In just two months, pharmaceuticals entering the US pharma supply chain through drug manufacturers will be serialized according to the Drug Supply Chain Security Act (DSCSA). It’s already been a long journey, but this is only the beginning. Companies can’t even take a break. In just one year the wholesale distributor saleable returns requirement will force manufacturers to either capture aggregation data or connect to a Verification Router Service (VRS)—or both! The year after that, Continue reading From Serialization to Full Traceability: 2018 Outlook On Compliance
Kevan MacKenzie, Director of Serialization Technology at McKesson, is arguably the leading expert on the Drug Supply Chain Security Act (DSCSA) requirements for wholesale distributors, and interactions with their trading partners. IQPC recently interviewed Mr. MacKenzie to get his perspectives on the biggest challenges companies face when preparing for the DSCSA.
MacKenzie’s insights will Continue reading Sponsored: IQPC: The Biggest Challenges Preparing For The DSCSA
I was on an industry call a few weeks ago when someone from a technology vendor suggested that the industry should take some particular action because, it was aligned with “the spirit of the Drug Supply Chain Security Act (DSCSA)”. That got me to thinking… Continue reading Does the DSCSA Have A ‘Spirit’
As I was preparing today’s RxTrace essay on Friday I received notice from GS1 Healthcare that China had posted draft guidance for comment for a new pharmaceutical traceability system. I dropped everything and translated the three documents into English for RxTrace subscribers and GS1 Healthcare members to use.
The explanation provided by the China Office of the State Drug Administration for the drafts translates to: Continue reading China Posts New Draft Pharma Serialization Guidelines
The EU Delegated Regulation (EUDR) of the Falsified Medicines Directive (FMD) mandates that all serial numbers placed on non-exempt drugs entering the EU supply chain after February 9, 2019 must be ‘sufficiently randomised’. What is sufficient randomisation? The regulation says one thing, and the European Medicines Verification Organization (EMVO), the operator of the EU Hub, says something beyond that. What should drug manufacturers do? The EMVO recently updated their messaging. Let’s take another look at this important topic. Continue reading EMVO Admits, ‘Insufficient Randomisation’ Warnings Can Be Ignored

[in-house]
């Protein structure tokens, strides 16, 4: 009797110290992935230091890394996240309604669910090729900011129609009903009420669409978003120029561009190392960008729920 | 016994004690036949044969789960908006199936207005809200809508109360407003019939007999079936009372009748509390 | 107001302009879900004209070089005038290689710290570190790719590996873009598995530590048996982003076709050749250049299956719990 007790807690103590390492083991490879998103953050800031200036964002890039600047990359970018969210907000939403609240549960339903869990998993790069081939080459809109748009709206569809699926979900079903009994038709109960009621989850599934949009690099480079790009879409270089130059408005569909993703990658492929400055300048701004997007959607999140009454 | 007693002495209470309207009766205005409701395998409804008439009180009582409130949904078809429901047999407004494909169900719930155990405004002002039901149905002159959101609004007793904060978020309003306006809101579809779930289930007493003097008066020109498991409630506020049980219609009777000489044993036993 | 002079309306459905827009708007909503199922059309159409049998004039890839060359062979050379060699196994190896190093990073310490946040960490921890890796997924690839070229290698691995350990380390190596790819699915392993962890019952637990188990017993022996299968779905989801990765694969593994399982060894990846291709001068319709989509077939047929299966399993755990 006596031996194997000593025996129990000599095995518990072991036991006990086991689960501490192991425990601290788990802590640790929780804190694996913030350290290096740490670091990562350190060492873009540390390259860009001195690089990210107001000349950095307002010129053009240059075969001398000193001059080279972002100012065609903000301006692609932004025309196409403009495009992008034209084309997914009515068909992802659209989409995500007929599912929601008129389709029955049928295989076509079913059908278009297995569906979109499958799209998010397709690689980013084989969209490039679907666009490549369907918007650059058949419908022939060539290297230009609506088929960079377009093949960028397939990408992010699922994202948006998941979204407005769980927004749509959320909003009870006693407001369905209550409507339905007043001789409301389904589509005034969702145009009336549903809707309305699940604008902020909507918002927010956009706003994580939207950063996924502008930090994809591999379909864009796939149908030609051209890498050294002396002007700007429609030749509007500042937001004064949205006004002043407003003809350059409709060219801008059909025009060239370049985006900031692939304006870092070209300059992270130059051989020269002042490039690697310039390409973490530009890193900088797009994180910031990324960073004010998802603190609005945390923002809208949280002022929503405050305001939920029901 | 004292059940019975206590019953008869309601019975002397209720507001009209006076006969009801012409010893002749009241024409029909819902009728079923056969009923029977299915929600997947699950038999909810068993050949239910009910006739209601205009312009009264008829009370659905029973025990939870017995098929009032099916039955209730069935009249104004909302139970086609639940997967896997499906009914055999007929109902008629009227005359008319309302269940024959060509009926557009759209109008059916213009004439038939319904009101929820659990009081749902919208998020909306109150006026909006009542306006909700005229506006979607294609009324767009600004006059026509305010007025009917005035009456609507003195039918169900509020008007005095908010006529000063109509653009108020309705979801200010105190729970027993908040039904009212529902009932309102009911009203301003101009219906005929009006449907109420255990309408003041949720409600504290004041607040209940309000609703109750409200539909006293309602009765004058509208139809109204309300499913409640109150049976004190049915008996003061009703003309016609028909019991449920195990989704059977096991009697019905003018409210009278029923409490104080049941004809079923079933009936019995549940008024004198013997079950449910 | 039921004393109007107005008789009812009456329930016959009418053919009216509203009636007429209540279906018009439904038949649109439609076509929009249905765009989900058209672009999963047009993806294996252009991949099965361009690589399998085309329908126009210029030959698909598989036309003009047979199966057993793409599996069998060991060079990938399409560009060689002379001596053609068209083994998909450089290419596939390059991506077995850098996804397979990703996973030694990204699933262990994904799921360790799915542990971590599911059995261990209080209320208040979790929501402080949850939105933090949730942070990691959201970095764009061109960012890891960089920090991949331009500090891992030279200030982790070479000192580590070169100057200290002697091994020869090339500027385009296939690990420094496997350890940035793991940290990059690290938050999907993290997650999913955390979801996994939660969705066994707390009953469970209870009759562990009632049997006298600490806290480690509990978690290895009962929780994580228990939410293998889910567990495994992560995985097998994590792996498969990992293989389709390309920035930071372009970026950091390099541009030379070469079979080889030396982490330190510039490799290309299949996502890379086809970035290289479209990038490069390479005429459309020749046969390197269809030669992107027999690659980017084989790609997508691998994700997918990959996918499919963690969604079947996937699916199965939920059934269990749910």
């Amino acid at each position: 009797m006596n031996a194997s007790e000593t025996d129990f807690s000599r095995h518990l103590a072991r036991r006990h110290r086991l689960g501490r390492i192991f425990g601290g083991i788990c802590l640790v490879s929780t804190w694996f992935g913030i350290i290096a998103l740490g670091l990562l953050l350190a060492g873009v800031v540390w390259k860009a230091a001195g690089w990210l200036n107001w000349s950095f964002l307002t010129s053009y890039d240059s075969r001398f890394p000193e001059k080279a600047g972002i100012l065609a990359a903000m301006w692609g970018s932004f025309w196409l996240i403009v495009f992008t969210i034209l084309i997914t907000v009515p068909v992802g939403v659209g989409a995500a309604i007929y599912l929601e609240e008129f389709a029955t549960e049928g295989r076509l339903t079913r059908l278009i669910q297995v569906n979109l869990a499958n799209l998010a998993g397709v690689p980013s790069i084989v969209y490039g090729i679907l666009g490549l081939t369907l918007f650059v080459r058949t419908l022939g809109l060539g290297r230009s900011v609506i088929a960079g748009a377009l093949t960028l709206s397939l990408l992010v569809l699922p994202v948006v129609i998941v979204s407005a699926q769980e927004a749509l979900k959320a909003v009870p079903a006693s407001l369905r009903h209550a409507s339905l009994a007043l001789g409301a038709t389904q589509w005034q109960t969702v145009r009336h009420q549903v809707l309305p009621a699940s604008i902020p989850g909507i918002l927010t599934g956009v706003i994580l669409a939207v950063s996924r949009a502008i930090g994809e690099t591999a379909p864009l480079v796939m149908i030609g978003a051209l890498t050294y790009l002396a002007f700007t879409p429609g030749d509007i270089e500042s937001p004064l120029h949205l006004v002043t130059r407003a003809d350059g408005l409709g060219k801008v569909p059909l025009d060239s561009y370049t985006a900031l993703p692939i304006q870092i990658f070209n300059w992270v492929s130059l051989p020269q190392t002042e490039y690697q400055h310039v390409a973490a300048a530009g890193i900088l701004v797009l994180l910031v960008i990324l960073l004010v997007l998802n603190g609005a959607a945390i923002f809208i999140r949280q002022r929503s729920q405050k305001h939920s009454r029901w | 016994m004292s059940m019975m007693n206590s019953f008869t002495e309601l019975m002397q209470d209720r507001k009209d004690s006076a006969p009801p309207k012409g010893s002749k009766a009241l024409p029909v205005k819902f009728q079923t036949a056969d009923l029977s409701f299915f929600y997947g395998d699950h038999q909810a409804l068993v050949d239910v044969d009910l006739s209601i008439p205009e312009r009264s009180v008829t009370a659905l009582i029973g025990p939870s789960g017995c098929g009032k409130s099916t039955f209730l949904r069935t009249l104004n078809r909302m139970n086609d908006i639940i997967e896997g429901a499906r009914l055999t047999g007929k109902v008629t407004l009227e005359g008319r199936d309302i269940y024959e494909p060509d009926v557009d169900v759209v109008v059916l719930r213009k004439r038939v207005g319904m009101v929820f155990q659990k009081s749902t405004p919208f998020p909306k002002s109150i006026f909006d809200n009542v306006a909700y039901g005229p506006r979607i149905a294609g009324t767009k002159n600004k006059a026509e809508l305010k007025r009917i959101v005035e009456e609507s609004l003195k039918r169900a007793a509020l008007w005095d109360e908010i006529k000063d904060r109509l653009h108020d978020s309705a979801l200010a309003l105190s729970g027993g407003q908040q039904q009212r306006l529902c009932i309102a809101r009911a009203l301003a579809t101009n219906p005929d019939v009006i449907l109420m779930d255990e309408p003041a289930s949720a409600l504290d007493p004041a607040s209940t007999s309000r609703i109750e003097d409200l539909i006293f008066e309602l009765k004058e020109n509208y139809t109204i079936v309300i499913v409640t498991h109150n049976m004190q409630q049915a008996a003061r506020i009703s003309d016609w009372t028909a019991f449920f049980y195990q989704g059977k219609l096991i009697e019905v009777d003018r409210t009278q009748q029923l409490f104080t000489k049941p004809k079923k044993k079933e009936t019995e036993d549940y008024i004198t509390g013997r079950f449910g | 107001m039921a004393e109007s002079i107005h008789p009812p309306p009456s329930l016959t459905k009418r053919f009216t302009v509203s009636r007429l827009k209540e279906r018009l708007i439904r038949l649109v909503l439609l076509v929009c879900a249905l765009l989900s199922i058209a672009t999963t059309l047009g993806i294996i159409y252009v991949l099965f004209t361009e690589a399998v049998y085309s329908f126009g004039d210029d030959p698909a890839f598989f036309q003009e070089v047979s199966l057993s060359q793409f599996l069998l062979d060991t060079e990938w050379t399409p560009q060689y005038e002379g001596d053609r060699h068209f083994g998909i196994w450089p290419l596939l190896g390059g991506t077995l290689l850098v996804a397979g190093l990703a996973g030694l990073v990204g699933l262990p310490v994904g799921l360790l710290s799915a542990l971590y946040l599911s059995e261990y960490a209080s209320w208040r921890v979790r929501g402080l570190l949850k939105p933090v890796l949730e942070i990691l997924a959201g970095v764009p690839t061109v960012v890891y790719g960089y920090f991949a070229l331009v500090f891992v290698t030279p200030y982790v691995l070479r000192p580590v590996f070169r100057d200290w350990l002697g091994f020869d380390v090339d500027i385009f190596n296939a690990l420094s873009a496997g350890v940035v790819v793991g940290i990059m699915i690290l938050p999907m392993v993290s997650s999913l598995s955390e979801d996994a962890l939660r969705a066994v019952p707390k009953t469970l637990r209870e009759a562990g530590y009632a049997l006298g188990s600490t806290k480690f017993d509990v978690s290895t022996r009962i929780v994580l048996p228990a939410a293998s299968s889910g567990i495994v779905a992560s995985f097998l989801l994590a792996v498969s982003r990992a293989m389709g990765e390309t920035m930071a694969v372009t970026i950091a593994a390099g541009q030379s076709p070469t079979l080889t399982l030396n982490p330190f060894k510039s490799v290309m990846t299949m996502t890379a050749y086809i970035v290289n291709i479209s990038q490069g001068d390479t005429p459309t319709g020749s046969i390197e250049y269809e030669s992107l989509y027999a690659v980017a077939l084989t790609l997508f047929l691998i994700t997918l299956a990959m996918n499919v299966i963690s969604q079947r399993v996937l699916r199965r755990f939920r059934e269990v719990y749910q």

Last week the FDA published a notice of a public hearing and request for comments regarding the impact of any future changes made to the length and format of the National Drug Code (NDC). The current format of the NDC has been around since the early 1970s (see “Anatomy Of The National Drug Code”). It has served the FDA, healthcare professionals and patients well since that time, but it is showing its age. I call its affliction, “Identifier Failure” and I point out all of the symptoms for the aging NDC system in my essay “NDC Nearing Its End, Afflicted by ‘Identifier Failure’”.
It appears that the FDA recognizes these problems Continue reading FDA Seeks Input On The Future Format of the National Drug Code
Neither the Drug Supply Chain Security Act (DSCSA) in the United States, nor the Falsified Medicines Directive (FMD) in the European Union explicitly mandates the capture or use of aggregation data (see “Aggregation –> Chargeback Accuracy –> ROI” and “EU FMD: Aggregation Is Not Mandated, But It Will Be Necessary“). In this instance, “aggregation data” is data that documents the serialized packaging containment hierarchy of drug products—also known as “parent-child relationships”. It is well established that companies are not required by law to capture it, but for the smooth operation of pharma supply chains under a serialization, tracing and/or verification regulation, high quality aggregation data will be necessary. But there are warning signs that a significant percentage of drug manufacturers are not going to meet that bar by the deadlines. Continue reading Aggregation: The Achilles’ Heel of Pharma Supply Chain Operation Under A Serialization Regulation